Rhyne Howard for WNBA Rookie of the Year? Shakira Austin's impact says not so fast

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Most WNBA fans have deemed the Atlanta Dream's Rhyne Howard, the 2022 No. 1 draft pick, the runaway favorite to win WNBA Rookie of the Year. But the race shouldn't be as lopsided as it might appear because of the stellar, yet somewhat subdued in comparison, play of the Washington Mystics' Shakira Austin.

Howard is understandably the front-runner. The 6-foot-2 guard leads a standout rookie group in scoring (15.1 points per game), assists (2.7) and steals (1.5), and is second in minutes (30.6 per game) for an Atlanta team poised to make the playoffs for the first time since 2018. Though her numbers fell back down to earth as the summer went on, Howard became just the seventh WNBA rookie to score at least 100 points in her first five games (averaging 20.4 PPG in that span), and was the only first-year player to be named a 2022 All-Star.

We saw the impact on the Dream, too, when Howard was removed from the equation: Atlanta went 1-1 when she missed two games with a shoulder injury and suffered its worst loss of the season, by 25 to the Connecticut Sun.

The box score stats for Austin, a 6-3 forward/center who was the No. 3 overall pick in April's draft, aren't particularly eye-popping: She's averaging 8.0 points (fifth-best on the Mystics) and 6.1 rebounds per game (second-best). She isn't a focal point offensively for Washington, but coach Mike Thibault says he appreciates that even though he doesn't run plays for her, Austin still finds ways to score by setting good screens and crashing the glass. Her finishing has been impressive for a rookie: Her 53.8 field goal percentage ranks ninth in the league for players averaging at least five shots per game and appearing in at least 10 contests. She also has converted 67.8% of her attempts within 5 feet of the rim.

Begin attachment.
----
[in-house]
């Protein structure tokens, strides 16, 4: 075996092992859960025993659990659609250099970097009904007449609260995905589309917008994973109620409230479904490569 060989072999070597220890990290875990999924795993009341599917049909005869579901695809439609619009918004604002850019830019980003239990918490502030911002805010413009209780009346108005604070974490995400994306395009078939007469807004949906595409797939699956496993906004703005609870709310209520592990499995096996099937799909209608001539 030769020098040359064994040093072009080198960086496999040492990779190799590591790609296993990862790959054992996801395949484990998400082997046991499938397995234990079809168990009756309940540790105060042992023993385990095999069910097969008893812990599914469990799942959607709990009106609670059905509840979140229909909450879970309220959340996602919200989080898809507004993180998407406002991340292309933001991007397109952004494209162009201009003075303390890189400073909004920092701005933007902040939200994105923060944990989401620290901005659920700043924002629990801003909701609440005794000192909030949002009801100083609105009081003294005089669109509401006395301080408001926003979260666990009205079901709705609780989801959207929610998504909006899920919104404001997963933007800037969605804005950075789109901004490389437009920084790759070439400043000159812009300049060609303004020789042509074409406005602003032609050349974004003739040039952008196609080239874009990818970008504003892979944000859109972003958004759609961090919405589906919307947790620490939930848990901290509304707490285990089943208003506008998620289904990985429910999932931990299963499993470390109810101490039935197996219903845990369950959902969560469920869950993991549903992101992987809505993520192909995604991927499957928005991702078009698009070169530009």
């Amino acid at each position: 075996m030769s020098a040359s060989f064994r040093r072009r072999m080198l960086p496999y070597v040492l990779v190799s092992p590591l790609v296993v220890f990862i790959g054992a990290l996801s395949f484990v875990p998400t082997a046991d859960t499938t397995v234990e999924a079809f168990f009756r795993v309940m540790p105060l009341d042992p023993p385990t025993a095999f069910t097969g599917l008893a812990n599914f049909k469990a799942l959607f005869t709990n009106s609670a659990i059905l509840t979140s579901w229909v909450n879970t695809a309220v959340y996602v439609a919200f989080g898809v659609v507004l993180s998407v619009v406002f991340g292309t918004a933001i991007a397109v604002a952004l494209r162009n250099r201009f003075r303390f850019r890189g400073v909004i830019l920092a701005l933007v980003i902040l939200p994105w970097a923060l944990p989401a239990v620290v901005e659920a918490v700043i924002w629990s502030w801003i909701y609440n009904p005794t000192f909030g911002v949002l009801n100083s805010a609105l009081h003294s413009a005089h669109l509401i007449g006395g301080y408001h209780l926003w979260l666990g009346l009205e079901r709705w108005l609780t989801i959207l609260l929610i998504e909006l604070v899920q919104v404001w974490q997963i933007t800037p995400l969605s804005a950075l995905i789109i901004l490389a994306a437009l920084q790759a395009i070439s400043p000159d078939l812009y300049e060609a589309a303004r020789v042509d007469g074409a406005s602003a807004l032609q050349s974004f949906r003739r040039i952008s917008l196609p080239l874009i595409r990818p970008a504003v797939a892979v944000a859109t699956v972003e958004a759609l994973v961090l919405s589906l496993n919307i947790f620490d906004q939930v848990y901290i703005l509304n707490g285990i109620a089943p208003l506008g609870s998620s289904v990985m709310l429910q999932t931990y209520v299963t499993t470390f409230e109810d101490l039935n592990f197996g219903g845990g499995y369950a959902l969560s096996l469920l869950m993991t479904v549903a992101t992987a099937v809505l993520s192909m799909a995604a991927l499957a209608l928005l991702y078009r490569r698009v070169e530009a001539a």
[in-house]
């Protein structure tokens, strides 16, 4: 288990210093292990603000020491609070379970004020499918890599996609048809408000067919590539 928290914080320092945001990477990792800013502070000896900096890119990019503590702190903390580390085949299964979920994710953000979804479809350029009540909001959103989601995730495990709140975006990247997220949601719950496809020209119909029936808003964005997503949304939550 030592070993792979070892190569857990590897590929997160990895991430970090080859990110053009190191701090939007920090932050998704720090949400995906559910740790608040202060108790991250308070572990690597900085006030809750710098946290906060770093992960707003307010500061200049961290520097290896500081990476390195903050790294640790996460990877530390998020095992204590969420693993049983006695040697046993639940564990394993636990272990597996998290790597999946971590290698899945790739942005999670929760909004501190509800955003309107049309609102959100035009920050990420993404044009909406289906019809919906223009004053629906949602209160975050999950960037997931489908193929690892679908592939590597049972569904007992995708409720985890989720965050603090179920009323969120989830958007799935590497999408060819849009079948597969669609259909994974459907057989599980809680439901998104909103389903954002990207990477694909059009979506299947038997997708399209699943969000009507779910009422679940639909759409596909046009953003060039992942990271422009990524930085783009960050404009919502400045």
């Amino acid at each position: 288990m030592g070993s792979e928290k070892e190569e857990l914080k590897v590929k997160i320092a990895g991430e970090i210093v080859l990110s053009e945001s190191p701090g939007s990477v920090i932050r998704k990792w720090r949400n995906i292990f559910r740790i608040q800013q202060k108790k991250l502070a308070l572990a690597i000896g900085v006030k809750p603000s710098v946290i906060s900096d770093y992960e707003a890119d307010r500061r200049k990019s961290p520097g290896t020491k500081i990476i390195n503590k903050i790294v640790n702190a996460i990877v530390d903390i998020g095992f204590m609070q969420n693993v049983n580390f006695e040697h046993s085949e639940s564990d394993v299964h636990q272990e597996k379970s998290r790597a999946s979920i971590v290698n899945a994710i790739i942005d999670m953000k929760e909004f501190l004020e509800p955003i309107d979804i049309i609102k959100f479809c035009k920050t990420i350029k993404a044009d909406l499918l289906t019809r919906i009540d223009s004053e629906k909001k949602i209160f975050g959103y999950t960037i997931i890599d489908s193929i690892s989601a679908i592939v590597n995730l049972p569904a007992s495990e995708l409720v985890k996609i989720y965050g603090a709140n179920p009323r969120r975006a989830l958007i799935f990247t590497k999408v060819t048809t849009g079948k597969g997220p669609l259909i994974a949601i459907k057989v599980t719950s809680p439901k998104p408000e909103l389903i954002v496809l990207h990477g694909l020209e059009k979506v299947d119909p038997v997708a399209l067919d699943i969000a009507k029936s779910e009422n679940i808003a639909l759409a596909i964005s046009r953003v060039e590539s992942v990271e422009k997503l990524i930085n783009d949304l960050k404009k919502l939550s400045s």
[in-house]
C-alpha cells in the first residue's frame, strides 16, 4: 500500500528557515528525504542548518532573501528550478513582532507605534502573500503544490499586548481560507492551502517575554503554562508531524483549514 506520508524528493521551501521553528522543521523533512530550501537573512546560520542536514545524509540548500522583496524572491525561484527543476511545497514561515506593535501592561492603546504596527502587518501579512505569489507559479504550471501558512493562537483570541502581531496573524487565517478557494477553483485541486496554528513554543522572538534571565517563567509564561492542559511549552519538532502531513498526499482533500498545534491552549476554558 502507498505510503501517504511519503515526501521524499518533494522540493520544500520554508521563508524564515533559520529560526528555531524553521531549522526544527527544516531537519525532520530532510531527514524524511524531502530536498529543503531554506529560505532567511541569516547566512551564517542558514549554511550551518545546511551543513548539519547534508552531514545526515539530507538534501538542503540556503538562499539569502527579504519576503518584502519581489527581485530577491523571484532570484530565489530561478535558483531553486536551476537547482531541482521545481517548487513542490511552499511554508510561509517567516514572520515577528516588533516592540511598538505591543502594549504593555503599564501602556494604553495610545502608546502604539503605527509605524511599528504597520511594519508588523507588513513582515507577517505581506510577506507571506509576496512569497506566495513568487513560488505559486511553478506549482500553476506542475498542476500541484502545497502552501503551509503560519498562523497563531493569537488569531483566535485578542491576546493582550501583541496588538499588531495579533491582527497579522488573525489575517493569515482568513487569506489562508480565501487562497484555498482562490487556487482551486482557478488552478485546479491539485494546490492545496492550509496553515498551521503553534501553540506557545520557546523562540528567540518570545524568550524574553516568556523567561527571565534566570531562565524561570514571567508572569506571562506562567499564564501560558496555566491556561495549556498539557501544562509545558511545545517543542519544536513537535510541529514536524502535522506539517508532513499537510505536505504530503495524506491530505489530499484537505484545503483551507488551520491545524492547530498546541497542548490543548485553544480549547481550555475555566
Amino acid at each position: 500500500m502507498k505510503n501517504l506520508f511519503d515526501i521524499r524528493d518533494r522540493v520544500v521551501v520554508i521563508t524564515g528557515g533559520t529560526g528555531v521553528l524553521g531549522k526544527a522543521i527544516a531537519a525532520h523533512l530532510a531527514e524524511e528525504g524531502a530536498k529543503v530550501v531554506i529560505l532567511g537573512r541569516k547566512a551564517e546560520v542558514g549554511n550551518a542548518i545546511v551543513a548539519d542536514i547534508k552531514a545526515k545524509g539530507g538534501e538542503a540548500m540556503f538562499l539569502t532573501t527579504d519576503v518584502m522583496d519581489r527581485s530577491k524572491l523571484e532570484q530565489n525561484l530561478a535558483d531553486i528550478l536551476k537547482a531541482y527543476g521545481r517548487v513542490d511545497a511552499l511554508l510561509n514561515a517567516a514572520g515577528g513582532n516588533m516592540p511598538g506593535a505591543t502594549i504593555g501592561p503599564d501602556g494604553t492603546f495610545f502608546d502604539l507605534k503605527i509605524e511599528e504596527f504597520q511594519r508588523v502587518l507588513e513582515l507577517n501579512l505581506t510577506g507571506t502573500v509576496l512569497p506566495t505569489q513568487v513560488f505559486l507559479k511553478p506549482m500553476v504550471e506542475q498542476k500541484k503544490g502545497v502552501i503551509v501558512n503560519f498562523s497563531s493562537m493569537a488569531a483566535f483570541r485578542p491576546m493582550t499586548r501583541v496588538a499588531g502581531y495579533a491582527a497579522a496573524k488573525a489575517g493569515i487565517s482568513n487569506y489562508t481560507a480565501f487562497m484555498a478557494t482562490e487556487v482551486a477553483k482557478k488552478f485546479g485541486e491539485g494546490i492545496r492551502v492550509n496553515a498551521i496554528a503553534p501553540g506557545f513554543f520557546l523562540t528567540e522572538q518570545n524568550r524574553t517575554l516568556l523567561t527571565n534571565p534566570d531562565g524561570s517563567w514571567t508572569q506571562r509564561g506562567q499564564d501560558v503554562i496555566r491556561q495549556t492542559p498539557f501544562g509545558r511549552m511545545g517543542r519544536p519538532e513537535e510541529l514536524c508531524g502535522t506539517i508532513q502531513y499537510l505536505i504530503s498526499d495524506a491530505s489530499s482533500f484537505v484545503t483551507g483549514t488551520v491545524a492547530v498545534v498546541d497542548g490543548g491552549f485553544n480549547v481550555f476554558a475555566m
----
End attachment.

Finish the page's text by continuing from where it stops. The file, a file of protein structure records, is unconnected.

But it's her defensive prowess that sets apart Austin, who has started all but four games this season, and each one since May 20. She's not the team leader in steals or blocks, but teammate Ariel Atkins deemed Austin the "safety of the [Washington] defense," which boasts the second-best defensive rating in the league behind Seattle. Thibault went as far to say that he thinks she'll be a "a mainstay on the [all-league] defensive team at some point in her career."

It's the little things that don't appear in the box score that Austin does so well to help the Mystics hold true as the defensive force they've become, particularly as two-time MVP Elena Delle Donne was in and out of the lineup due to load management much of this season.

"One of the best attributes of a post player defensively is to be able to direct traffic and call out coverages on pick and rolls and things in the lane," Thibault said. "When we watched her in college, she was a really good communicator with her teammates on defense, calling out screens loud, coverages, blocking out, knowing when to help and when to get back. She just has defensive instincts.

"It's hard enough, I think sometimes at any level, to get your whole team talking and communicating the right way. But if you have a rookie that can come in and do some of that stuff on the first day, it's really helpful."

Would the Mystics be where they are -- fifth in the WNBA standings, practically guaranteed a playoff spot, despite Delle Donne missing nine games -- without Austin?

"We wouldn't be," Atkins said.

"She's a big part of what we do. I don't think we necessarily drafted someone to come in and have to do the things that she's doing. But she stepped up to the plate and showed us that she was capable of doing it. So that's something that we expect of her every night ... and I'm excited to see what she's going to give us the rest of the season."

Howard and Austin are neck-and-neck in win shares per Her Hoop Stats -- 2.5 and 2.4, respectively -- but Austin's win shares per 40 (0.17) are marginally better than Howard's (0.14) (as part of a crowded group featuring veteran post players, Austin only plays 21 minutes per game). Austin's defensive win shares per 40 are third-best in the league behind Breanna Stewart and Ezi Magbegor, who are defensive player of the year candidates.